So you’ve taken a personal inventory in Part 1 and looked at your resources (time, money, personality and tolerance for risk). Now let’s move a step further and look at how you can blend your resources and style with the existing trading environment.
[Note: The phrase “day trading” is often used to replace what should be described as “active trading.” For the purposes of this blog, “day trading” will simply be used to refer to a timeframe of trading, meaning any trade which is opened and closed in the same day is a ‘day trade.’ Many would-be traders expect that merely having time available to trade actively each day must mean they should day trade. I disagree. Just because you have all the time in the world doesn’t necessarily mean you should become a day trader!]
Once you’ve determined the timeframe you ought to be trading, get connected with other traders. Networking with other traders to find out what seems to be working is a great way to stay focused on blending your style with what the market is currently offering. More importantly, finding out what isn’t working can also be a huge benefit of being connected. When I started trading, I learned far more from the mistakes of other traders than from their successes. Sometimes just knowing the kinds of plays to avoid can put you miles ahead in this game!
Next, constantly gauge how the market is acting on your timeframe. Is it trending? Is it range-bound and offering little follow-through? If you’re a day trader, you’ll want to see some good intraday volatility. A Nasdaq range of 12 points isn’t going to offer you much! If the news flow is active and volume is strong, then there are going to be some great opportunities to capture intraday with some quick scalps. On the other hand, if the market is trending better on the daily chart than it seems to be during market hours, then most of the opportunities are going to be found in a swing trading  approach.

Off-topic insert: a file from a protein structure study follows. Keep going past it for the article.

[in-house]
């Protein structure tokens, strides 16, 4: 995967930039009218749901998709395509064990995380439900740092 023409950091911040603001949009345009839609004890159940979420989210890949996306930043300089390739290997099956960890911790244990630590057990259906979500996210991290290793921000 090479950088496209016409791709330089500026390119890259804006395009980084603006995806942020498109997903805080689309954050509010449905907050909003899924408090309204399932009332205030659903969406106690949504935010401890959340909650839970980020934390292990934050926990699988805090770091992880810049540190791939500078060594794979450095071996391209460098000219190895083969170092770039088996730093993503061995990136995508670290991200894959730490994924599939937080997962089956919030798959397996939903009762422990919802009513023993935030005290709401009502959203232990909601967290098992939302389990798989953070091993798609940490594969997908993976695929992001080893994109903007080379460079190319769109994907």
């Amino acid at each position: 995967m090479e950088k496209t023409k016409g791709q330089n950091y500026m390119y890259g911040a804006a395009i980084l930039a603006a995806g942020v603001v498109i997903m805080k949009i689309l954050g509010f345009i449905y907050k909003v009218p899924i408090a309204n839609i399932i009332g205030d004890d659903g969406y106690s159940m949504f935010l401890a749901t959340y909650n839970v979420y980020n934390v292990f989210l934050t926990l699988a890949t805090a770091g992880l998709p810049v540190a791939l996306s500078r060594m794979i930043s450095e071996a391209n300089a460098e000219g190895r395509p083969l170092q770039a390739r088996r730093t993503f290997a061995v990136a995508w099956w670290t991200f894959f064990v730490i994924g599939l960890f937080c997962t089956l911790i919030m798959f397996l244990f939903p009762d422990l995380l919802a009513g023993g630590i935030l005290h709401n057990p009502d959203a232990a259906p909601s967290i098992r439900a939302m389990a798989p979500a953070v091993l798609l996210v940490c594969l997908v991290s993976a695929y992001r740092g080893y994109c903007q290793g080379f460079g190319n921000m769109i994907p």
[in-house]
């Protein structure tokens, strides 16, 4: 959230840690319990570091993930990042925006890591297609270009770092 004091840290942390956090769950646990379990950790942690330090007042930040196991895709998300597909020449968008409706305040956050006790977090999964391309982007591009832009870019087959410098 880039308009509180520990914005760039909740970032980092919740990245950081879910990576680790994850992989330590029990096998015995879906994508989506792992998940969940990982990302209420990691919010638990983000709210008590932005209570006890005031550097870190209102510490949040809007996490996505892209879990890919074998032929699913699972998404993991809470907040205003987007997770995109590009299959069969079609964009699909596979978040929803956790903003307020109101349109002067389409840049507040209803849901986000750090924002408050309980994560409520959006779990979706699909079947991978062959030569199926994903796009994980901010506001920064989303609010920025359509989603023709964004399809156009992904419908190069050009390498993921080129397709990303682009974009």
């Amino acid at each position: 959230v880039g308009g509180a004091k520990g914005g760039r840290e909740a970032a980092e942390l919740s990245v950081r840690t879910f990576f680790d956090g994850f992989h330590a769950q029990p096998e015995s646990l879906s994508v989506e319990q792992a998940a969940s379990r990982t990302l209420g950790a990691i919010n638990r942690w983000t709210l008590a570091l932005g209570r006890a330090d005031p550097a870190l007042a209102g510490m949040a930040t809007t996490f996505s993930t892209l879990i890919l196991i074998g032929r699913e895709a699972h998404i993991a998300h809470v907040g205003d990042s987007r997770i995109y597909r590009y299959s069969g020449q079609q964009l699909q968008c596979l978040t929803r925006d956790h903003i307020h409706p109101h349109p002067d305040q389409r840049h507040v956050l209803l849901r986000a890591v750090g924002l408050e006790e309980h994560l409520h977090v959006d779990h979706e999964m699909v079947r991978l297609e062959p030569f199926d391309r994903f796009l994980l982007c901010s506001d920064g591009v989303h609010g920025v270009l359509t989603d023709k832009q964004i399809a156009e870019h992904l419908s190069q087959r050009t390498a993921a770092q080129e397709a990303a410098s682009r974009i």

Staying aware of the price action on your timeframe is a crucial element of knowing when to trade and when to step aside . If the price action you’re observing doesn’t fit in with your timeframe, then it’s a clear signal to sit on your hands. There’s no need to become a jack-of-all-trades, at least initially, so you might as well learn some Patience . There will be plenty of times to be patient in the market, so get used to it!
Ultimately, knowing how to best apply your own resources and strengths as they relate to the current market environment will be a great advantage as you strive for success. The best part is that this rests entirely in your hands! So keep close tabs on how the market is moving on your timeframe, get connected with other traders, and be willing to step aside if conditions aren’t optimal for your approach.
In the next post of the Great Expectations Series , we’ll take a look at the time it takes to become a profitable trader, so don’t go away!
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President, The Stock Bandit, Inc.